- Practice Areas
Taking a road trip is an American summer tradition. Most of us probably have childhood memories of being packed into the back of a station wagon or minivan and hauled around to the Grand Canyon, Mount Rushmore or Disneyland. With so much great scenery, from big cities to open country, and all kinds of attractions to suit every age and sense of adventure, it’s no wonder that many families plan road trips as their summer vacations (and why many adults continue to enjoy them, even without kids along). If you live here or are just visiting Colorado, a summer road trip will be fun for everyone in your family.
Colorado has so many different classic American elements, from towering mountains to open plains, from modern cities to ghost towns of the Wild West. You can build a road trip around many different themes, whether you enjoy history, getting out into nature or pursuing adventure sports, or you can just drive across country and look for something new.
It’s easy to start a road trip from Boulder, Aspen or Denver and explore the local area, as well as taking advantage of extra time to enjoy the city’s attractions. Rocky Mountain National Park provides hiking in some of the most beautiful scenery in the West. Mesa Verde National Park is home to thousands of archeological sites. Ponderosa Gorge and Glenwood Canyon are just two areas known for whitewater rafting, and numerous guest ranches provide adults and kids the opportunity to experience horseback riding and the cowboy life. No matter what you are interested in, there’s a Colorado road trip to match.
In order to have a successful road trip, especially with kids along, some advance planning and preparation helps – but knowing when to leave planning behind and strike out spontaneously can make for truly memorable trips. Create a general route and make some loose plans, but don’t schedule your itinerary so full that there’s no opportunity to stop and savor a special moment or to try something on a whim. Don’t research everything ahead of time. Give yourself the opportunity to explore and be surprised by what you find.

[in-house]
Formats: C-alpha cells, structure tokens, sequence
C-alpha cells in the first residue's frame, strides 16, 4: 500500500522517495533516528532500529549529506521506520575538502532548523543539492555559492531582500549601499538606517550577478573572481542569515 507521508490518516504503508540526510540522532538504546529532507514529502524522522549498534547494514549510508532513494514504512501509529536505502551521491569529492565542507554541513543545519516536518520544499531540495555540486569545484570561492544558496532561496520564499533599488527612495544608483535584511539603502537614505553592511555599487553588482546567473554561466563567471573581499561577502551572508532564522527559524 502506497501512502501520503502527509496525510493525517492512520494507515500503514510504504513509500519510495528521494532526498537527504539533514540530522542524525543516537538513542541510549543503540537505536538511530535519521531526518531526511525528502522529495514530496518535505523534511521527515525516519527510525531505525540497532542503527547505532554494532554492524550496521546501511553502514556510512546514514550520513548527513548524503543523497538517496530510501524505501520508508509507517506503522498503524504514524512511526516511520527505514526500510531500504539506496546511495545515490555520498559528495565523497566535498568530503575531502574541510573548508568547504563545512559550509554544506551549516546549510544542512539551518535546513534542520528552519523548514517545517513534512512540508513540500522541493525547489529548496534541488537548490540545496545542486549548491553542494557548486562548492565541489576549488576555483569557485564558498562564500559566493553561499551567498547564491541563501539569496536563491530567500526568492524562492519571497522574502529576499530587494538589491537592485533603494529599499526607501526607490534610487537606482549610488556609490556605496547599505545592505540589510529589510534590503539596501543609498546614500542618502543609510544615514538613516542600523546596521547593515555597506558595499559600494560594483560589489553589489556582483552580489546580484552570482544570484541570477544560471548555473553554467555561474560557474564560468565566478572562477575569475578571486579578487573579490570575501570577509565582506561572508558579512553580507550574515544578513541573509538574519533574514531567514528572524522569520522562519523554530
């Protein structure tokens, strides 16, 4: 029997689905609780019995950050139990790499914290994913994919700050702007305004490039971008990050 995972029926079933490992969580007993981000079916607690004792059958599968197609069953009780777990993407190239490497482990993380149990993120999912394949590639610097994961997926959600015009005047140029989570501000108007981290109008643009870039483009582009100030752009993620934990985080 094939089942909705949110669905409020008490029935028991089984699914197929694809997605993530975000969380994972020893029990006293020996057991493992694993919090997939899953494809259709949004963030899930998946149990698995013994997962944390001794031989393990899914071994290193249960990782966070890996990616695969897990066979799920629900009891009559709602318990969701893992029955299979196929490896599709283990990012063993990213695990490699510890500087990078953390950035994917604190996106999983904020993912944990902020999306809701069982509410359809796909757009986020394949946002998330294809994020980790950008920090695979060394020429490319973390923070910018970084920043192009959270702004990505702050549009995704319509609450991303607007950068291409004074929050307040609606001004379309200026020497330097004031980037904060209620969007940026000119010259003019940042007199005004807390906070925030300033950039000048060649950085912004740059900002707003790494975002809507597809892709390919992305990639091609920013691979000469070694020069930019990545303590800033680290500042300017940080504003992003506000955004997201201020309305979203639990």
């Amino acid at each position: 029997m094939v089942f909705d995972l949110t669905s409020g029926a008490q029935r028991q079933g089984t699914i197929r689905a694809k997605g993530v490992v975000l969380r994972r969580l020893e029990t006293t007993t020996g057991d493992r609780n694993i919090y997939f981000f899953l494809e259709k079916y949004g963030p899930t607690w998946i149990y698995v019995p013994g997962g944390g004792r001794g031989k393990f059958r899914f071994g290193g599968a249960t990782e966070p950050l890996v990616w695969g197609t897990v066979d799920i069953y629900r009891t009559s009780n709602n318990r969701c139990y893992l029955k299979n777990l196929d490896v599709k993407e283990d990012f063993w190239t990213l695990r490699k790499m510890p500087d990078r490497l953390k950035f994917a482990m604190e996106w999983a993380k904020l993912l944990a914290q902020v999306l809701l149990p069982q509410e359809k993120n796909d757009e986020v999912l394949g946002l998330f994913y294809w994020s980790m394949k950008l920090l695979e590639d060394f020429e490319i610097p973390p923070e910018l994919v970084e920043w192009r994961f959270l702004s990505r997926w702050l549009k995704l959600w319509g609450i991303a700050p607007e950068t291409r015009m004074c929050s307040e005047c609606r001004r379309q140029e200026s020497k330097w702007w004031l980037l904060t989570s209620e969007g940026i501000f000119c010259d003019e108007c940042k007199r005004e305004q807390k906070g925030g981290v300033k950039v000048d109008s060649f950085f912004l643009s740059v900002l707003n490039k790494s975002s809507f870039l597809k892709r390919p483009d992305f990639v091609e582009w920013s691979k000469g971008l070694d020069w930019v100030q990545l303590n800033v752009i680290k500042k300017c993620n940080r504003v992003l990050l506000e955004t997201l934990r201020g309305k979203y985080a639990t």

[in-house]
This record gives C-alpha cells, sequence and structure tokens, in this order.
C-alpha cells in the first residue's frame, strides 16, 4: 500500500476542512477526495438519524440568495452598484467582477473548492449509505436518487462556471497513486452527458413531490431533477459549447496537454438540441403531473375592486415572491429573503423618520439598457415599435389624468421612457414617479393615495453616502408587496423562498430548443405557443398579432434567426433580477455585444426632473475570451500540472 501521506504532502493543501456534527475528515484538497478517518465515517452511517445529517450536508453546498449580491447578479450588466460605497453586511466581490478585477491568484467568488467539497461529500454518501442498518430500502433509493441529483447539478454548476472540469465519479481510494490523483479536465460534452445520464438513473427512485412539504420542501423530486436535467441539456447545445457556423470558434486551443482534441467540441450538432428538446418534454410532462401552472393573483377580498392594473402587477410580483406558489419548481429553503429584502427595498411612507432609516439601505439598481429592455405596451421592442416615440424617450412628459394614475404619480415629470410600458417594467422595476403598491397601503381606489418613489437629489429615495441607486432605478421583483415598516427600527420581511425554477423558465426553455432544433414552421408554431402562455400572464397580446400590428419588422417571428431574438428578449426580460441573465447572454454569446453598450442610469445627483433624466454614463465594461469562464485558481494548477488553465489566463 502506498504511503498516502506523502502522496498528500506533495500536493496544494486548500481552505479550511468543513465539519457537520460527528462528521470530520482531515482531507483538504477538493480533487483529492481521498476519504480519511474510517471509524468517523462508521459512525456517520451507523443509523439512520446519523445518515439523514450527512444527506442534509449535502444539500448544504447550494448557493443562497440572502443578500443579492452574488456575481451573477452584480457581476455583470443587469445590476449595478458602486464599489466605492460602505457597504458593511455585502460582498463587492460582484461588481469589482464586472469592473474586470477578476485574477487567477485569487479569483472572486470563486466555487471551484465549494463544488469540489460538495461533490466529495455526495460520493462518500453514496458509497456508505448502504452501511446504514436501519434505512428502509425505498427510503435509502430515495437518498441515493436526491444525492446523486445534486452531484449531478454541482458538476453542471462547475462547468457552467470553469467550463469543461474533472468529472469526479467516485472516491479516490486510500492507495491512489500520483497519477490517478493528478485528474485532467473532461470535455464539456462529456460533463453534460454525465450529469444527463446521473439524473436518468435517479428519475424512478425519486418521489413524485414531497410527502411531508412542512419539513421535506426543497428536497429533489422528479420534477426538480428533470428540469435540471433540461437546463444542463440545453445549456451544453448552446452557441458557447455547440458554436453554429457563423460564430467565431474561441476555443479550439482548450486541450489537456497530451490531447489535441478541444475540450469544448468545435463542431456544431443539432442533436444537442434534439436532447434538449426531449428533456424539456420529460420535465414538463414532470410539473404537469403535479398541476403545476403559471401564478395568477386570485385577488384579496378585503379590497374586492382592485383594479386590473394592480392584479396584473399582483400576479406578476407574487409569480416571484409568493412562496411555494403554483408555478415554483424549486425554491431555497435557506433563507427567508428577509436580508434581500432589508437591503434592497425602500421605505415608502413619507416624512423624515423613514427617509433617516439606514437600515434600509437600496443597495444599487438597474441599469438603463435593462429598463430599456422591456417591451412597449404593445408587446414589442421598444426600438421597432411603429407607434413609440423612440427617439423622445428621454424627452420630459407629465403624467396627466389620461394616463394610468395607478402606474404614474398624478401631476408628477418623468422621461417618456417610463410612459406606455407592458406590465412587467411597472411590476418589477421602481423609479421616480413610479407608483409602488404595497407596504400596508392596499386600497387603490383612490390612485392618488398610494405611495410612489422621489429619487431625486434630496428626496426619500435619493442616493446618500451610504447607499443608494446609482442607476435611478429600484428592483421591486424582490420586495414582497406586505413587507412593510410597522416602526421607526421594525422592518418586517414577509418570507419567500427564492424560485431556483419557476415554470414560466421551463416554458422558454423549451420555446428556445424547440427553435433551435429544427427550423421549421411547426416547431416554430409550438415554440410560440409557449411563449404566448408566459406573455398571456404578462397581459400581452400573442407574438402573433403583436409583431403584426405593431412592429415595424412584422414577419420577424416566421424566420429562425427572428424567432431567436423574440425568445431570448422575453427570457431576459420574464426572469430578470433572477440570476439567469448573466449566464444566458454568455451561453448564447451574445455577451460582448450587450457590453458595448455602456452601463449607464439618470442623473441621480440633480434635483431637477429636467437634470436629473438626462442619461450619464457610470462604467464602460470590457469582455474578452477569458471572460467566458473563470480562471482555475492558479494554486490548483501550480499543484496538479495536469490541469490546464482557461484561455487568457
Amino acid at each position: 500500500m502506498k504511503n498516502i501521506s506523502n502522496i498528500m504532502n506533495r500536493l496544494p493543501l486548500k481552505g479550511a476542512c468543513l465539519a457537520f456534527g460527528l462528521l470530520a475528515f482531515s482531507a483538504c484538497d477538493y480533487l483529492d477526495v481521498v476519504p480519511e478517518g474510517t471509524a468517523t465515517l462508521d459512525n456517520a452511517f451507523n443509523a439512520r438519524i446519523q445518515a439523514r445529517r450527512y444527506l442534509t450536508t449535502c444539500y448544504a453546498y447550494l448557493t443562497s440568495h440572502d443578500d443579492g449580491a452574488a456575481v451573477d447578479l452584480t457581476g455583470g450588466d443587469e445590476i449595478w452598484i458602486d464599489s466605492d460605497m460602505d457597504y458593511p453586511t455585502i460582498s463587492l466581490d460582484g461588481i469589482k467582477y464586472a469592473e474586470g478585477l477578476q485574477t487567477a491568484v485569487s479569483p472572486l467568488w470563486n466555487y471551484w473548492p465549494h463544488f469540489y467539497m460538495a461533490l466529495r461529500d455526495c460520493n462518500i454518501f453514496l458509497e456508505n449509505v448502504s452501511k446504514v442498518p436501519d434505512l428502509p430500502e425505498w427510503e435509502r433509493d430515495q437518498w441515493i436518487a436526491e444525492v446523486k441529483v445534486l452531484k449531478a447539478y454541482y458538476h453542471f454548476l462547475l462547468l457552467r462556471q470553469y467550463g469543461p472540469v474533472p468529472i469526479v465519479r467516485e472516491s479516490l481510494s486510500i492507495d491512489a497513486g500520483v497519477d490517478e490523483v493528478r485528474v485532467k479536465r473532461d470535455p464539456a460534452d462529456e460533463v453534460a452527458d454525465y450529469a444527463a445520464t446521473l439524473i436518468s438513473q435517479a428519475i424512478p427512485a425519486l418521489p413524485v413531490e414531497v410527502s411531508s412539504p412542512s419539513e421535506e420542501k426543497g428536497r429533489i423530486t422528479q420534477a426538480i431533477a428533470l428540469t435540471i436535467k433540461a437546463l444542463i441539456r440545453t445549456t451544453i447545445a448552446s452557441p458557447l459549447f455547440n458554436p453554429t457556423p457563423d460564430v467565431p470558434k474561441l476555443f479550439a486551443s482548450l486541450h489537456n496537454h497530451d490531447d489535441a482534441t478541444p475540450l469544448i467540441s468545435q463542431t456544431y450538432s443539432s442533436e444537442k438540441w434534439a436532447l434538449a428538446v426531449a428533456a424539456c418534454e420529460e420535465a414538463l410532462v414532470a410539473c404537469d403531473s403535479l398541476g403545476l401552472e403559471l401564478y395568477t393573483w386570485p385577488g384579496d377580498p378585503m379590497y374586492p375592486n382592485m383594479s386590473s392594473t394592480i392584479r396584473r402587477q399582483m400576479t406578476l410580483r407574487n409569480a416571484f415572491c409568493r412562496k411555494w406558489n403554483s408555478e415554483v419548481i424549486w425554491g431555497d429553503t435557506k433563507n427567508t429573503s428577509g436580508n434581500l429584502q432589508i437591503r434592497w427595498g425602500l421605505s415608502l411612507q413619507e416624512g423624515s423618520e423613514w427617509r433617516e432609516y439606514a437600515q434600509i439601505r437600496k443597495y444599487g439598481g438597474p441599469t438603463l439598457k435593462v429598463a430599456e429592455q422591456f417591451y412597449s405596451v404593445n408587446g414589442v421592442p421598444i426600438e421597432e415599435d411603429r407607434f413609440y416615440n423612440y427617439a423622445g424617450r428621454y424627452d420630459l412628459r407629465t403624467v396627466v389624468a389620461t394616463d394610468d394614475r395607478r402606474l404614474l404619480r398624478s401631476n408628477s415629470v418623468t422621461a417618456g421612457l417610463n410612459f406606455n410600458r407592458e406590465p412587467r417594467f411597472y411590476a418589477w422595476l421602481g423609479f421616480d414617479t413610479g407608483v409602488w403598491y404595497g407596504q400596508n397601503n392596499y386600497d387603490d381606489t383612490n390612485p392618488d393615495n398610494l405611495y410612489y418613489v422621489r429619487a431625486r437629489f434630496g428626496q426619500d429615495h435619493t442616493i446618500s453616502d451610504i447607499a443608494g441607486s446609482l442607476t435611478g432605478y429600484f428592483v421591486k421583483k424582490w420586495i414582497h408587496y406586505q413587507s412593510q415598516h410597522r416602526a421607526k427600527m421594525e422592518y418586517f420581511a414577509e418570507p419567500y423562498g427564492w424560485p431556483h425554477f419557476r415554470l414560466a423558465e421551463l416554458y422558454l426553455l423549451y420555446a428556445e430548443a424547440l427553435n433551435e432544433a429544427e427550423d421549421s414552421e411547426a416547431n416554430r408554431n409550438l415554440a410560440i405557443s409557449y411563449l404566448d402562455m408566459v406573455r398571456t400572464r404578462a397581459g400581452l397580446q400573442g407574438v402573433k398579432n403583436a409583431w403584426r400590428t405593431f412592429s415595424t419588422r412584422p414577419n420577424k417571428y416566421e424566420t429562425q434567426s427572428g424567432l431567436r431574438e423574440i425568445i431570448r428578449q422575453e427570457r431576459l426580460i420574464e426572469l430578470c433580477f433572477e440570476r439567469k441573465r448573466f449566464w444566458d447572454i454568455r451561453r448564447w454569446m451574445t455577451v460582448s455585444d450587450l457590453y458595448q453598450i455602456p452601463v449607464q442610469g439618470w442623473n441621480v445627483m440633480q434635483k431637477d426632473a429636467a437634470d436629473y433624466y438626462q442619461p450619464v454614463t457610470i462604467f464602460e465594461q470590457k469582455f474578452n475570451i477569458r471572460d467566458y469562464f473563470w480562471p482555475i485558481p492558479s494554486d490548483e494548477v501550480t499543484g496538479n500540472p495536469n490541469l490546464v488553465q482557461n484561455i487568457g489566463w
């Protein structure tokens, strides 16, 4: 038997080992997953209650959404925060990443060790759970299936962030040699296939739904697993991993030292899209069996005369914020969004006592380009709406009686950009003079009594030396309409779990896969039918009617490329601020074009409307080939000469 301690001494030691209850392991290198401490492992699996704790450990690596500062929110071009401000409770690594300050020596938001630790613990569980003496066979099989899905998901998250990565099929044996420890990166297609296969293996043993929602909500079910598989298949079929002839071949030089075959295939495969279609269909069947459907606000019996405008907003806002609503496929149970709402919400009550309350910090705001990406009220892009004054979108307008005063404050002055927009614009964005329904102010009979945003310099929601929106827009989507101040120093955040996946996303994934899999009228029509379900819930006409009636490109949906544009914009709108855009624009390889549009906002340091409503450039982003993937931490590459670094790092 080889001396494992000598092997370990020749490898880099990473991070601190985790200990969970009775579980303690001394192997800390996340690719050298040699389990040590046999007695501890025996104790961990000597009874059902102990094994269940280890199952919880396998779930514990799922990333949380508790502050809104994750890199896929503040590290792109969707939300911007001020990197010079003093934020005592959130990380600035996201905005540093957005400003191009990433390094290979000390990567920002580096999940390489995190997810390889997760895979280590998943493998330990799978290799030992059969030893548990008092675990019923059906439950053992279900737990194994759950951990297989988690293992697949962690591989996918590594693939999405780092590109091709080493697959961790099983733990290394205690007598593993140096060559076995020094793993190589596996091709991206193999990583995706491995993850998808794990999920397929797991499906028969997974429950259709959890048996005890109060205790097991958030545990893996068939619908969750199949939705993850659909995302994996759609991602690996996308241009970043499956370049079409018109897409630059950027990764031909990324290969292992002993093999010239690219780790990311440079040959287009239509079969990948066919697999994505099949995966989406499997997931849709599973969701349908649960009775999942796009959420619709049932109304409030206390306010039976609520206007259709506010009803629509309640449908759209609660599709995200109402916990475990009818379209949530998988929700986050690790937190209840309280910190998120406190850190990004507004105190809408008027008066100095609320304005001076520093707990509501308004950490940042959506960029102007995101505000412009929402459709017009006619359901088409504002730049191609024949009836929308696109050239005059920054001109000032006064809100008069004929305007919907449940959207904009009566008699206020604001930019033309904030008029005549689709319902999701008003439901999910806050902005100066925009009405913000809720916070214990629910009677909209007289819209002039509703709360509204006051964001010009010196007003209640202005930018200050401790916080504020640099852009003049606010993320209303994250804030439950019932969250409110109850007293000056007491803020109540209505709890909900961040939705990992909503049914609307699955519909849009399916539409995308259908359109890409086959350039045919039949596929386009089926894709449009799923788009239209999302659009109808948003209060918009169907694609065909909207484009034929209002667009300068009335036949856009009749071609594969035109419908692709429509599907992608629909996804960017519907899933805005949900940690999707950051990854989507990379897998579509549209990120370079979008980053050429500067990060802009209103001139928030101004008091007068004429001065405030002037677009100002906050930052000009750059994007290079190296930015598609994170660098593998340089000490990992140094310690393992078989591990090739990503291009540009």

Most of us love our technology but keep some old-fashioned items in the car for backup. Bring a paper map for reference in addition to relying on GPS, especially if you get into remote areas where you may not have service. If you have kids, you can use the map to trace the route you follow, creating a tangible reminder of this family trip. Some cash can be handy for emergencies or unexpected tolls, and keep a spare car key tucked in your luggage. While we’re talking about items to bring, pack as lightly as you can. You’ll have fewer items to worry about lugging around, and you’ll also have more room for mementos of your trip.
Finally, make a point of chatting with people. Ask locals where the best restaurants are or if there’s a more scenic way to get to the next town than the main road. Connections are what make the best trips – both with your family or traveling partners and with the people you meet along the way.
No matter how carefully everything is planned, there’s always the chance of something going wrong. Again, preparation can help you get back on track as easily as possible and can turn a car breakdown or getting lost into an adventure, rather than a crisis. Pack plenty of water and nourishing snacks and replenish supplies as you use them. Make sure your car is in good shape before you leave, including emergency items such as a spare tire and jack. Bring chargers for all of your phones, including at least one car charger. Tissues, paper towels, wet wipes and hand sanitizer are essential if you have kids, but they come in handy for adults, too.
Make sure that you have updated emergency info easily available for everyone in your group, especially if there are any medical concerns. Let some trusted people back home know about your itinerary – even if it’s a loose plan – and make a plan to check in occasionally with them, just in case. Being prepared for emergencies will help you to relax and enjoy your trip, confident that no matter what happens you’ll be able to handle it.